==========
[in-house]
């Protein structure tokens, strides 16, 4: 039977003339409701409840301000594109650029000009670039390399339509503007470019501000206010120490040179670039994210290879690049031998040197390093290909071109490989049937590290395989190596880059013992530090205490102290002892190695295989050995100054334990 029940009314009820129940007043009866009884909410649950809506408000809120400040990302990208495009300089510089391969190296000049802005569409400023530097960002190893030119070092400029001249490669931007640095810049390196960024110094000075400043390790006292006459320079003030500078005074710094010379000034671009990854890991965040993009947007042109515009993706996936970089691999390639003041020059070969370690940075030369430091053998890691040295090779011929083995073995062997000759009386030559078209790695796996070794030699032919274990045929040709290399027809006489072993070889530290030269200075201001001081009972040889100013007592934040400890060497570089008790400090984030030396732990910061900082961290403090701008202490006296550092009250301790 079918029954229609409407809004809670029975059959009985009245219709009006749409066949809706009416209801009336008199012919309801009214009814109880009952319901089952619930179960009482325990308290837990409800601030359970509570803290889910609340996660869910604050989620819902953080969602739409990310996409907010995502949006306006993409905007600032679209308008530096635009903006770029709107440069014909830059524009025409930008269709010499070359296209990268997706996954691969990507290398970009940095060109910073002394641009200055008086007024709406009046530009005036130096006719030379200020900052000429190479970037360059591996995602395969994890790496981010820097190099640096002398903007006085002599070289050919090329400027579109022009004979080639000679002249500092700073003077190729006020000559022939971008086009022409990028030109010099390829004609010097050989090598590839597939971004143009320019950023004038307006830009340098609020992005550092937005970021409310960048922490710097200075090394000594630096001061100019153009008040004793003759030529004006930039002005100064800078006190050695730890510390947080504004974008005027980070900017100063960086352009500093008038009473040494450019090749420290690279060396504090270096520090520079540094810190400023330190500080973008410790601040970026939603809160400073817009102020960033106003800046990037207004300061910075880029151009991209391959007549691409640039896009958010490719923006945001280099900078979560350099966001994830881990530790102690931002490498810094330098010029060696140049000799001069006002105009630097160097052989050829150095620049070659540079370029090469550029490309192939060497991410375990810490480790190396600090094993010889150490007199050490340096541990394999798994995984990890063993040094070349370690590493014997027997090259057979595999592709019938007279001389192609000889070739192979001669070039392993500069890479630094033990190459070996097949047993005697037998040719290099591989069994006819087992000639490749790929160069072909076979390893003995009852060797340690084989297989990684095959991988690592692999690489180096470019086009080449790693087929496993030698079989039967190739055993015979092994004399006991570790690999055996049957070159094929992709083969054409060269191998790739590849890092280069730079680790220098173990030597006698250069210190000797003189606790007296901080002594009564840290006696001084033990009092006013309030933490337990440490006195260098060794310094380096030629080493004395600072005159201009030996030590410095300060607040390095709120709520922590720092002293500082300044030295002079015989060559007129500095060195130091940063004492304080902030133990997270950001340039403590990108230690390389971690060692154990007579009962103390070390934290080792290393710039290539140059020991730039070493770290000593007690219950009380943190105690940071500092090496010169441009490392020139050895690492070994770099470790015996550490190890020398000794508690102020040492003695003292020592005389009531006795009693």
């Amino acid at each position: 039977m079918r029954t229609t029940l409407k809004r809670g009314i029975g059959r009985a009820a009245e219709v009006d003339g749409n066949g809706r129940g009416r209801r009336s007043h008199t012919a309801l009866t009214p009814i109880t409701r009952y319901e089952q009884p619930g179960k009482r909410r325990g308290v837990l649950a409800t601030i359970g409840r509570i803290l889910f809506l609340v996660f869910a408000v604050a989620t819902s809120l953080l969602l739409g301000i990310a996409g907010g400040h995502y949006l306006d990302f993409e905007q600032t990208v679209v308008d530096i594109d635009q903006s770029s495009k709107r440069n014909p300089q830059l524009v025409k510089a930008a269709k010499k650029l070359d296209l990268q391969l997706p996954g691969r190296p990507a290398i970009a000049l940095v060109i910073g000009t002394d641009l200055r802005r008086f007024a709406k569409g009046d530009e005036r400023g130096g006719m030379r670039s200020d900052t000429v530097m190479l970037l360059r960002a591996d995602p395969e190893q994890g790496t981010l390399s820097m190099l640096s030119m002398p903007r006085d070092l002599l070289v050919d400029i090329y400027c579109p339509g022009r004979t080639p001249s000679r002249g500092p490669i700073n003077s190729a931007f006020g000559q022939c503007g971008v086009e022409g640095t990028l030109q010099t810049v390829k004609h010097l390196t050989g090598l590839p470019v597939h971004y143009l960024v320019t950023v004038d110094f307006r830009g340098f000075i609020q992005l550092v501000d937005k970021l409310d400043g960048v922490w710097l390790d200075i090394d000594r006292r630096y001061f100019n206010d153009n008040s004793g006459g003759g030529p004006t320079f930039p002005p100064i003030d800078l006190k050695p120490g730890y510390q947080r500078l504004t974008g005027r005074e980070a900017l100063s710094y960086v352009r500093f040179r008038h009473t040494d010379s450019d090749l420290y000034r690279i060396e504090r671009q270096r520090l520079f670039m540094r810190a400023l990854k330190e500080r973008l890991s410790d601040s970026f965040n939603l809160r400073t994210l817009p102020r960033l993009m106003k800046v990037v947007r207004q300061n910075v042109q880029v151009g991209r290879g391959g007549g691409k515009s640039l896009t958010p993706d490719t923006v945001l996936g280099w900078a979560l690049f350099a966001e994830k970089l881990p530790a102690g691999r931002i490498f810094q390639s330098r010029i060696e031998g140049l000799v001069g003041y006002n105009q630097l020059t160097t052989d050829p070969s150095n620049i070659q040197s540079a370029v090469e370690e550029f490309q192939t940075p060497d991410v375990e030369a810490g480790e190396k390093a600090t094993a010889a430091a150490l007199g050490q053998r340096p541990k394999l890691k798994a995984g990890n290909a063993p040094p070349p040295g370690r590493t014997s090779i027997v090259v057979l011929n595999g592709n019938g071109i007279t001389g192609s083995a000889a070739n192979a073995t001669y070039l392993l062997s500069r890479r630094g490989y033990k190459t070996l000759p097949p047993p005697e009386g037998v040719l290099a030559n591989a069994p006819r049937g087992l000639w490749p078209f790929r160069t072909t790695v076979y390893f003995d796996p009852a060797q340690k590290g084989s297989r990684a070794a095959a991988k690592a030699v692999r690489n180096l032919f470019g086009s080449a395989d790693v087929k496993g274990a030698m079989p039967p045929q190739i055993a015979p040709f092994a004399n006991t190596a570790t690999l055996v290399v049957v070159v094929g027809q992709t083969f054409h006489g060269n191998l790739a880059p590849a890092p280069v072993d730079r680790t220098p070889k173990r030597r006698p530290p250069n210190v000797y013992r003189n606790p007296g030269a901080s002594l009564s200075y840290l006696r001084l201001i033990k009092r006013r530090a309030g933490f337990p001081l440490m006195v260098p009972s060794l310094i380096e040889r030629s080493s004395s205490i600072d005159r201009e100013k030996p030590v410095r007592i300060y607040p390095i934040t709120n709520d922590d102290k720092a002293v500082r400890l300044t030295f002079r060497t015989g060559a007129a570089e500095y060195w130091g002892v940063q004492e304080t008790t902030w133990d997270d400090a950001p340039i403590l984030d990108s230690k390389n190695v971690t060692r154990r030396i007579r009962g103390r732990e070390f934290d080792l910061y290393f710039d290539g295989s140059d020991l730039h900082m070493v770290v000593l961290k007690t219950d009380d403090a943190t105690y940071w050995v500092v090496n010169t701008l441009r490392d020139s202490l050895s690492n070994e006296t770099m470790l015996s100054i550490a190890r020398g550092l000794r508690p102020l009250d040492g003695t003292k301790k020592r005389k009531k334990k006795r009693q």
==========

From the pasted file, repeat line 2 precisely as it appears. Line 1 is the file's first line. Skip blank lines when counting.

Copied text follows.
């Protein structure tokens, strides 16, 4: 039977003339409701409840301000594109650029000009670039390399339509503007470019501000206010120490040179670039994210290879690049031998040197390093290909071109490989049937590290395989190596880059013992530090205490102290002892190695295989050995100054334990 029940009314009820129940007043009866009884909410649950809506408000809120400040990302990208495009300089510089391969190296000049802005569409400023530097960002190893030119070092400029001249490669931007640095810049390196960024110094000075400043390790006292006459320079003030500078005074710094010379000034671009990854890991965040993009947007042109515009993706996936970089691999390639003041020059070969370690940075030369430091053998890691040295090779011929083995073995062997000759009386030559078209790695796996070794030699032919274990045929040709290399027809006489072993070889530290030269200075201001001081009972040889100013007592934040400890060497570089008790400090984030030396732990910061900082961290403090701008202490006296550092009250301790 079918029954229609409407809004809670029975059959009985009245219709009006749409066949809706009416209801009336008199012919309801009214009814109880009952319901089952619930179960009482325990308290837990409800601030359970509570803290889910609340996660869910604050989620819902953080969602739409990310996409907010995502949006306006993409905007600032679209308008530096635009903006770029709107440069014909830059524009025409930008269709010499070359296209990268997706996954691969990507290398970009940095060109910073002394641009200055008086007024709406009046530009005036130096006719030379200020900052000429190479970037360059591996995602395969994890790496981010820097190099640096002398903007006085002599070289050919090329400027579109022009004979080639000679002249500092700073003077190729006020000559022939971008086009022409990028030109010099390829004609010097050989090598590839597939971004143009320019950023004038307006830009340098609020992005550092937005970021409310960048922490710097200075090394000594630096001061100019153009008040004793003759030529004006930039002005100064800078006190050695730890510390947080504004974008005027980070900017100063960086352009500093008038009473040494450019090749420290690279060396504090270096520090520079540094810190400023330190500080973008410790601040970026939603809160400073817009102020960033106003800046990037207004300061910075880029151009991209391959007549691409640039896009958010490719923006945001280099900078979560350099966001994830881990530790102690931002490498810094330098010029060696140049000799001069006002105009630097160097052989050829150095620049070659540079370029090469550029490309192939060497991410375990810490480790190396600090094993010889150490007199050490340096541990394999798994995984990890063993040094070349370690590493014997027997090259057979595999592709019938007279001389192609000889070739192979001669070039392993500069890479630094033990190459070996097949047993005697037998040719290099591989069994006819087992000639490749790929160069072909076979390893003995009852060797340690084989297989990684095959991988690592692999690489180096470019086009080449790693087929496993030698079989039967190739055993015979092994004399006991570790690999055996049957070159094929992709083969054409060269191998790739590849890092280069730079680790220098173990030597006698250069210190000797003189606790007296901080002594009564840290006696001084033990009092006013309030933490337990440490006195260098060794310094380096030629080493004395600072005159201009030996030590410095300060607040390095709120709520922590720092002293500082300044030295002079015989060559007129500095060195130091940063004492304080902030133990997270950001340039403590990108230690390389971690060692154990007579009962103390070390934290080792290393710039290539140059020991730039070493770290000593007690219950009380943190105690940071500092090496010169441009490392020139050895690492070994770099470790015996550490190890020398000794508690102020040492003695003292020592005389009531006795009693």